“There is also a festival in Leon and it would be interesting to create a network and that’s my intention, that other artists are influenced because there is a lot of talent here in Nicaragua, young people who want to showcase their work, but they lack the initiative to create spaces, to manage. That’s why I encourage them to find these spaces, that they manage themselves, if they really want to do it then they should approach dance places. You have to think out your objective, the mission and vision of your project and the need for people to come into contact with art.”

The same thing happened with the CALACHE Alternative Spaces Open Festival, which appeared as a result of Chicas’ experience in Spain. “I began with people here, friends. I used to go to the street, I used to take a little box, I used to go to a fried food place and began to speak about how the festival was completely independent, with independent artists and that I only needed to cover food, water, accommodation costs with what you donate and I used to give them my little box. I used to feel embarrassed at the beginning because I had never done this before, but people reacted well because seeing a dance performance of this quality, on the street and for free was a very good offer. That time, the festival lasted only one day and I collected 1,500 Cordobas (US $50).”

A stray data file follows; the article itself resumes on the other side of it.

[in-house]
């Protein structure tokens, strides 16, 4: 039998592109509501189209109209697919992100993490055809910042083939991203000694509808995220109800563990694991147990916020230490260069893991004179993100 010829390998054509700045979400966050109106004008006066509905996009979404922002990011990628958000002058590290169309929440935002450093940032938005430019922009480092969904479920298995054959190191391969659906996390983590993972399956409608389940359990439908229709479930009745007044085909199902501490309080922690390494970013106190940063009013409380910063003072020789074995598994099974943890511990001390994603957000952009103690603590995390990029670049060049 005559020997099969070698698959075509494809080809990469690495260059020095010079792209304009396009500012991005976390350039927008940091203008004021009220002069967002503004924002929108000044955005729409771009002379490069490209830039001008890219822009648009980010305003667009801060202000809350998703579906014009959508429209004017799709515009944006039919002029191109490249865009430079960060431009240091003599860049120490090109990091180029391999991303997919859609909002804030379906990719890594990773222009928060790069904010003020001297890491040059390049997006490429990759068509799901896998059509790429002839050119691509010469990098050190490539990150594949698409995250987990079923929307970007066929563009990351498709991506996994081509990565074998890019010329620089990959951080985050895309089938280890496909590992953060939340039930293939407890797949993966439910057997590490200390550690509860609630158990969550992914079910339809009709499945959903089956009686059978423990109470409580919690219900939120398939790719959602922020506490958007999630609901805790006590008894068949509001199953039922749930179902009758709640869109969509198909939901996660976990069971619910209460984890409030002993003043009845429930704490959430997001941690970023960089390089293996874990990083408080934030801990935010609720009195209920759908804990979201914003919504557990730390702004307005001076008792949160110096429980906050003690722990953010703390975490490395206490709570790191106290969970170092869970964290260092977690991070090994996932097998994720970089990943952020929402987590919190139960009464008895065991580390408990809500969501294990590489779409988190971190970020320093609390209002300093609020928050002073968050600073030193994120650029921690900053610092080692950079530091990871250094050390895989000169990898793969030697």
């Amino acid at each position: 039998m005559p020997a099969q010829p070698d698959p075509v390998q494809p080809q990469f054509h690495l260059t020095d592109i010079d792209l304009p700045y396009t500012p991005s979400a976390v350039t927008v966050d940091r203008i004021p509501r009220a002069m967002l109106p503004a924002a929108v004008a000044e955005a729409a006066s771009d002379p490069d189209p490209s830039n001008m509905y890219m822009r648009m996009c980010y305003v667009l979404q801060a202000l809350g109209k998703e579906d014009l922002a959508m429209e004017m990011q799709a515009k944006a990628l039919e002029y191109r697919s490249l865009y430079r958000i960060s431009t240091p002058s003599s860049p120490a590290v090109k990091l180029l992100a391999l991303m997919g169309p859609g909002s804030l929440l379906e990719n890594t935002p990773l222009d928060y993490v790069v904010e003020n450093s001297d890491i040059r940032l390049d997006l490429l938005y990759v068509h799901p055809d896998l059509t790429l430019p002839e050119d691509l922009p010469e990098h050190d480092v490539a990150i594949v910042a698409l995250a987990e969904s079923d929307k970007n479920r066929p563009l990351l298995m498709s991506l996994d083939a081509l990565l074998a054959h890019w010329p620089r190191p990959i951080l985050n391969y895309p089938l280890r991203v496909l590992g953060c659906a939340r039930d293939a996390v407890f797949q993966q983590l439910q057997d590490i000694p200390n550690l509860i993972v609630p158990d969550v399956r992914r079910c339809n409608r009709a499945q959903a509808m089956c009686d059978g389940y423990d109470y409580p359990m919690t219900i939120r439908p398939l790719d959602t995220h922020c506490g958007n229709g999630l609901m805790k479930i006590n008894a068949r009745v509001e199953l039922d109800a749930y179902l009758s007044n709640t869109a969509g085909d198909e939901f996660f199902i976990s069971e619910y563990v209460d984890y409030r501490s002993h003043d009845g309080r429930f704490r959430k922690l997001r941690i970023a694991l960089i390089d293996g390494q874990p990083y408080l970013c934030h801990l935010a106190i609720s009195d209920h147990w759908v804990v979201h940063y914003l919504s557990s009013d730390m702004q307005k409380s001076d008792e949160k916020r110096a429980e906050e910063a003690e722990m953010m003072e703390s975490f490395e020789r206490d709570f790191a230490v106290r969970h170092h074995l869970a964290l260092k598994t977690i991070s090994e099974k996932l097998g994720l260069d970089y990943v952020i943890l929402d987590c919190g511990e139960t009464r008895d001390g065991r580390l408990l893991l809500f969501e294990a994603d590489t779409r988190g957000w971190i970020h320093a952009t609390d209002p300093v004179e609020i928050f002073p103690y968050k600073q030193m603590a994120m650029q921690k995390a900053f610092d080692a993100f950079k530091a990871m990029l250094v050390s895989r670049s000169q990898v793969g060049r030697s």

But, there was more. In 2016, artists from the United States, Mozambique and Chile took part in the CALACHE festival and this year Yeinner wants it “to be explosive.” “The first year, it took place in the main park, the second year in the main park, Monimbo square and the pier and this year I want it to be really explosive, a carnival and I want it to take place in different places over different days because there’s nothing, if there isn’t art in a country. Art is something whole, values are passed on, emotions are stirred, information is presented to the audience and they interpret it in their own way, proposals are made to educate people.”